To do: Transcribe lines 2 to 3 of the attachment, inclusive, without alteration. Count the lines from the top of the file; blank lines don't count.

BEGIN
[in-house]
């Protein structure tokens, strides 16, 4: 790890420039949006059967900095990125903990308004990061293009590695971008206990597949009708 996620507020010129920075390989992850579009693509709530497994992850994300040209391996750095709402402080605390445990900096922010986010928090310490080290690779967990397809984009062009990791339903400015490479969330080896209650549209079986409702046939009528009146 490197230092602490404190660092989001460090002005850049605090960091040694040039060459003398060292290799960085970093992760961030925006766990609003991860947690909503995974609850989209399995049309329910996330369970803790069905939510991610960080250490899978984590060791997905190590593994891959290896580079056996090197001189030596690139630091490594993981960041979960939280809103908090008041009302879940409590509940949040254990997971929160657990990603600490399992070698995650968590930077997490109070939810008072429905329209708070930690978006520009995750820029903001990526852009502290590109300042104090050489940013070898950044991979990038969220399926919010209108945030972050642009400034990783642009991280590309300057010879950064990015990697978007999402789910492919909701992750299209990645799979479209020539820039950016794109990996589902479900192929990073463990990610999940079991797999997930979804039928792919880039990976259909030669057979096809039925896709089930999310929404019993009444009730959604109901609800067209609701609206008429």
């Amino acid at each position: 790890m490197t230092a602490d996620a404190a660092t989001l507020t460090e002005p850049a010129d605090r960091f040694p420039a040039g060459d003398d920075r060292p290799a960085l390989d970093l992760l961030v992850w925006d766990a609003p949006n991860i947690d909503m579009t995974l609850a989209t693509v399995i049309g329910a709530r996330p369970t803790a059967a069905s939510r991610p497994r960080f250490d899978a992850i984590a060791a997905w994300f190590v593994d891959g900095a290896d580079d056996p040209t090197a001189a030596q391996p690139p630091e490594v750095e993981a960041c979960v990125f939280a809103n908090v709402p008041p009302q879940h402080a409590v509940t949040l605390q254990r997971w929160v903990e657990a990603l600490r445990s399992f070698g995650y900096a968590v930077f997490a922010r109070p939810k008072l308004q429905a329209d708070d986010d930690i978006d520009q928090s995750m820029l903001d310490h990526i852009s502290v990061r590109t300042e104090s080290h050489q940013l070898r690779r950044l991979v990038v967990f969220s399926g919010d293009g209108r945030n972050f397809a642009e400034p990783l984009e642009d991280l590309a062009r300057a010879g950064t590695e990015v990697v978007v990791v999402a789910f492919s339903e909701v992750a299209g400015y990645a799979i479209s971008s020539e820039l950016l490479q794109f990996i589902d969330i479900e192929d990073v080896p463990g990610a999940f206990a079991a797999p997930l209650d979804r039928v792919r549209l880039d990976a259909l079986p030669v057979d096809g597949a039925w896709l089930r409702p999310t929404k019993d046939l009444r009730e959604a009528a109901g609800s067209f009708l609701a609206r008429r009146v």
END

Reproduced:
């Protein structure tokens, strides 16, 4: 790890420039949006059967900095990125903990308004990061293009590695971008206990597949009708 996620507020010129920075390989992850579009693509709530497994992850994300040209391996750095709402402080605390445990900096922010986010928090310490080290690779967990397809984009062009990791339903400015490479969330080896209650549209079986409702046939009528009146 490197230092602490404190660092989001460090002005850049605090960091040694040039060459003398060292290799960085970093992760961030925006766990609003991860947690909503995974609850989209399995049309329910996330369970803790069905939510991610960080250490899978984590060791997905190590593994891959290896580079056996090197001189030596690139630091490594993981960041979960939280809103908090008041009302879940409590509940949040254990997971929160657990990603600490399992070698995650968590930077997490109070939810008072429905329209708070930690978006520009995750820029903001990526852009502290590109300042104090050489940013070898950044991979990038969220399926919010209108945030972050642009400034990783642009991280590309300057010879950064990015990697978007999402789910492919909701992750299209990645799979479209020539820039950016794109990996589902479900192929990073463990990610999940079991797999997930979804039928792919880039990976259909030669057979096809039925896709089930999310929404019993009444009730959604109901609800067209609701609206008429």
């Amino acid at each position: 790890m490197t230092a602490d996620a404190a660092t989001l507020t460090e002005p850049a010129d605090r960091f040694p420039a040039g060459d003398d920075r060292p290799a960085l390989d970093l992760l961030v992850w925006d766990a609003p949006n991860i947690d909503m579009t995974l609850a989209t693509v399995i049309g329910a709530r996330p369970t803790a059967a069905s939510r991610p497994r960080f250490d899978a992850i984590a060791a997905w994300f190590v593994d891959g900095a290896d580079d056996p040209t090197a001189a030596q391996p690139p630091e490594v750095e993981a960041c979960v990125f939280a809103n908090v709402p008041p009302q879940h402080a409590v509940t949040l605390q254990r997971w929160v903990e657990a990603l600490r445990s399992f070698g995650y900096a968590v930077f997490a922010r109070p939810k008072l308004q429905a329209d708070d986010d930690i978006d520009q928090s995750m820029l903001d310490h990526i852009s502290v990061r590109t300042e104090s080290h050489q940013l070898r690779r950044l991979v990038v967990f969220s399926g919010d293009g209108r945030n972050f397809a642009e400034p990783l984009e642009d991280l590309a062009r300057a010879g950064t590695e990015v990697v978007v990791v999402a789910f492919s339903e909701v992750a299209g400015y990645a799979i479209s971008s020539e820039l950016l490479q794109f990996i589902d969330i479900e192929d990073v080896p463990g990610a999940f206990a079991a797999p997930l209650d979804r039928v792919r549209l880039d990976a259909l079986p030669v057979d096809g597949a039925w896709l089930r409702p999310t929404k019993d046939l009444r009730e959604a009528a109901g609800s067209f009708l609701a609206r008429r009146v």